Performance Standards for In Vitro Test Methods for Skin Corrosion
Recommended Performance Standards for In Vitro Test Methods for Skin Corrosion: Prepared by the Interagency Coordinating Committee on the Validation of Alternative Methods (ICCVAM) and the NTP Interagency Center for the Evaluation of Alternative Toxicological Methods (NICEATM)
NIH Publication Number 04-4510 (May 2004)
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At the request of the U.S. Environmental Protection Agency, ICCVAM established performance standards for in vitro test methods for skin corrosion. These performance standards were based on ICCVAM evaluations of in vitro methods to identify potential dermal corrosives; they can be used to evaluate the usefulness and limitations of other test methods that are based on similar scientific principles that measure or predict the same biological or toxic effect.
Subsequently, ICCVAM and NICEATM drafted proposed updates to Organisation for Economic Co-operation and Development (OECD) test guidelines for in vitro methods for identifying skin corrosives (OECD Test Guidelines 430 and 431). These updates, which were based on the ICCVAM performance standards, were adopted by OECD in 2013.The U.S. Department of Transportation’s Pipeline and Hazardous Materials Safety Administration revised its hazardous materials regulations to include acceptance of the in vitro methods described in OECD Test Guidelines 430 and 431. Substances with negative tests using these methods can be assigned to packing groups without further testing, reducing animal use for this purpose.
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Details of the Performance Standards
The three elements of performance standards are:
- Essential test method components (a list of specifically required structural, functional, and procedural elements derived from mechanistically and functionally similar validated test methods)
- A minimum list of reference chemicals to be used to assess the accuracy and reliability of the proposed test method
- The accuracy and reliability values that should be achieved by the proposed test method when evaluated using the minimum list of reference chemicals
The ICCVAM performance standards for in vitro skin corrosion test methods describe standards that should be met by in vitro corrosivity test methods utilizing membrane barrier test systems, cultured human skin model systems, and the rat skin transcutaneous electrical resistance test method.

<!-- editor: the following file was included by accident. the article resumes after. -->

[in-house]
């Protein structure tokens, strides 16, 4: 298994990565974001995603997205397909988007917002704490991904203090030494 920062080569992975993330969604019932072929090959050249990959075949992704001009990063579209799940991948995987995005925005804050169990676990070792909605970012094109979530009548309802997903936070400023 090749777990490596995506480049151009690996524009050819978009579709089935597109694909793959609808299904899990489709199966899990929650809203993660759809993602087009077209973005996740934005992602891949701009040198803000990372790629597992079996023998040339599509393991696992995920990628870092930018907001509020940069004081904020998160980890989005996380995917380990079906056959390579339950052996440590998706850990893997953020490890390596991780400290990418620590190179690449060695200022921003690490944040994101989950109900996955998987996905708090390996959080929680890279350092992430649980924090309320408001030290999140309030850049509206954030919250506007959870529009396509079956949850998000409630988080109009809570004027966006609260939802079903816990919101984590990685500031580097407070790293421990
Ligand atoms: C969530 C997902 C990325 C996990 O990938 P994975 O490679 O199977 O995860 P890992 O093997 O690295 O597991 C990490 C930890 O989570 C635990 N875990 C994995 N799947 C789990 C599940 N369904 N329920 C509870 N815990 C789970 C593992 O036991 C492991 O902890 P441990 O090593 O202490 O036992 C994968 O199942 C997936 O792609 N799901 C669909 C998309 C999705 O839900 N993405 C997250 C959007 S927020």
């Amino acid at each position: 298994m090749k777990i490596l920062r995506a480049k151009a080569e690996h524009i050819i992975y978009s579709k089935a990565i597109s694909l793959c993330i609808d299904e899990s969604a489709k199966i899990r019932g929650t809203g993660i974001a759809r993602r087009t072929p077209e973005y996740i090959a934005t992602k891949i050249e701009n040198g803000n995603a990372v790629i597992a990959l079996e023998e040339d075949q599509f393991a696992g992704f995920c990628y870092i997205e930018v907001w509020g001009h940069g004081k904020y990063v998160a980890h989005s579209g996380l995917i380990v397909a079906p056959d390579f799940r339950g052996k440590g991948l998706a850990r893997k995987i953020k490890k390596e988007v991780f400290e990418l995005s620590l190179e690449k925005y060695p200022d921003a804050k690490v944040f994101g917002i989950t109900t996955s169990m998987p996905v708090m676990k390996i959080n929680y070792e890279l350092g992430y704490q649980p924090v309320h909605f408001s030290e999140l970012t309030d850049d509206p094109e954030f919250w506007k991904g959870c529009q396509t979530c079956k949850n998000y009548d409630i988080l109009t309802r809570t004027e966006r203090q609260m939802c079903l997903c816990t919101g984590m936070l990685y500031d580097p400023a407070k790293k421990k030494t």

Performance Standards Details for In Vitro Human Skin Models The performance standards for human skin models require a minimum of 24 reference chemicals (12 noncorrosives and 12 corrosives). Included in this list are five organic bases, four inorganic acids, three inorganic bases, three organic acids, three electrophiles, three phenols, two neutral organics, and one surfactant. Transcutaneous electrical resistance methods for skin corrosivity require a different set of 12 noncorrosives and 12 corrosives, including five organic bases, four organic acids, four inorganic acids, three electrophiles, three neutral organics, two inorganic bases, two phenols, and one surfactant. Each of these lists represents a distribution of the 60 chemicals used in the European Centre for the Validation of Alternative Methods validation study of EPISKIN™, as well as the range of corrosivity responses obtained for the in vivo rabbit skin reference test method.
Performance Standards Details for Membrane Barrier TestsMembrane barrier tests for skin corrosivity, including Corrositex®, require a minimum of 40 reference chemicals representing the chemical classes of interest and the range of corrosivity responses obtained for the in vivo reference test method. These 40 chemicals consist of eight acid derivatives, eight inorganic acids, eight organic acids, seven organic bases, two acid esters, four inorganic bases, one electrophile, one quaternary ammonium, and one surfactant. Note that while more reference chemicals are required in the performance standards for membrane barrier tests, these are the only in vitro test methods that can subcategorize the corrosivity hazards into recognized U.S. DOT and U.N. hazard classifications.